G. Randall and S. Brown
York: York Publishing Services, 1999
Study examines a range of specialist employment training projects for homeless young people in London. Common problems were a history of erratic school attendance, chaotic lifestyles, and poor experiences of previous training schemes. The young people's housing problems further damaged their job prospects. High rents, paid for by Housing Benefit, were found to act as a major work disincentive because of phased withdrawal of the benefit from those in employment.
London: National Housing Federation, 1999
Features case studies of five housing associations which have been working to create, or train for, sustainable career jobs. They include self-build, New Deal, local labour in construction, foyer and youth-build schemes from around the country.
E. Ogbonna and M. Noon
International Journal of Manpower, vol. 20, 1999, p. 165-178
Paper begins by discussing ethnic minority disadvantage in the labour market. Then describes the framework within which government training is provided in the UK in an attempt to locate the New Deal initiative. Finally, presents an assessment of the potential for the new initiative to improve the employment prospects of unemployed people from ethnic minorities.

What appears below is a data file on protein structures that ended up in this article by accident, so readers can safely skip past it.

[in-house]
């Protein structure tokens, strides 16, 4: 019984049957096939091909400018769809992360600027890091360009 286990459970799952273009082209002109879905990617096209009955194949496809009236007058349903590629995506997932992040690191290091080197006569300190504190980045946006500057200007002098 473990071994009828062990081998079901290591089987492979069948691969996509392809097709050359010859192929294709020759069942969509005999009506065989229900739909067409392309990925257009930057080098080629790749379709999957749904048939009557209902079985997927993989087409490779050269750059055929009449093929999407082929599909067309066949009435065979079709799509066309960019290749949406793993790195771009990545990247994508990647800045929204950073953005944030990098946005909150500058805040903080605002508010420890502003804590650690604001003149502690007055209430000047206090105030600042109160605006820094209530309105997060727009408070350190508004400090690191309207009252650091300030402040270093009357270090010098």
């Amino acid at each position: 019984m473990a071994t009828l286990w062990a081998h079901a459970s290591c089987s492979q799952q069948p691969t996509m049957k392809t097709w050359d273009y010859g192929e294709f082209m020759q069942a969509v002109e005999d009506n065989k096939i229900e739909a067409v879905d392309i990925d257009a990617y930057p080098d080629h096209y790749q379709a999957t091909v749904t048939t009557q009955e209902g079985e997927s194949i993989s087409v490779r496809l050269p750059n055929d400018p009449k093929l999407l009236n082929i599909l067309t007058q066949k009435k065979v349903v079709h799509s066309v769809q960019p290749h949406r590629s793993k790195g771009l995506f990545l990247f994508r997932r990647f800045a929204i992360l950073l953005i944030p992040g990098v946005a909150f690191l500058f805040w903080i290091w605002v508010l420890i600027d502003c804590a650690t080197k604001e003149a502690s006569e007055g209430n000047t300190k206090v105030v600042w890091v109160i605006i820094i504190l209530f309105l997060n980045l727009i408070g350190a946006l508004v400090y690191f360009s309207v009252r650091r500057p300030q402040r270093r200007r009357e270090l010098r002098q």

Youth and Policy, no. 64, 1999, p. 15-27
Argues that the New Deal, with its sanctions for non-compliance, is being used by the government as a means of social control to discipline disadvantaged and excluded young people. Proposes an alternative approach in which no-one would be compelled to work and everyone would receive an unconditional basic income by virtue of their status as citizens.
London: 1999 (The modernisation of Britain's tax and benefit system: no. 4)
Paper shows how differences in people's access to work and opportunities to progress up the earnings ladder are major sources of inequality. Examines the critical role of education in shaping people's adult opportunities, the impact of childhood disadvantage on children's educational opportunities, and the pattern of childhood disadvantage in Britain today. Shows how unemployment, low pay and changes in people's family life can affect people's subsequent success in the labour market, and the importance of early intervention after these scarring events to keep people connected with the labour market.
Prince's Trust, Employment Policy Institute and Institute of Personnel and Development
Results show a fundamental expectations gap among both employers and New Dealers. Employers feel let down by the calibre of recruits, and young people are disappointed that they are not given greater opportunities to improve their skills and employability. Employers appear to be reneging on their obligation to provide training for young people in exchange for a government wage subsidy. One third of employers in the survey reported that no training was being provided for New Dealers, with 21% saying that no training was planned.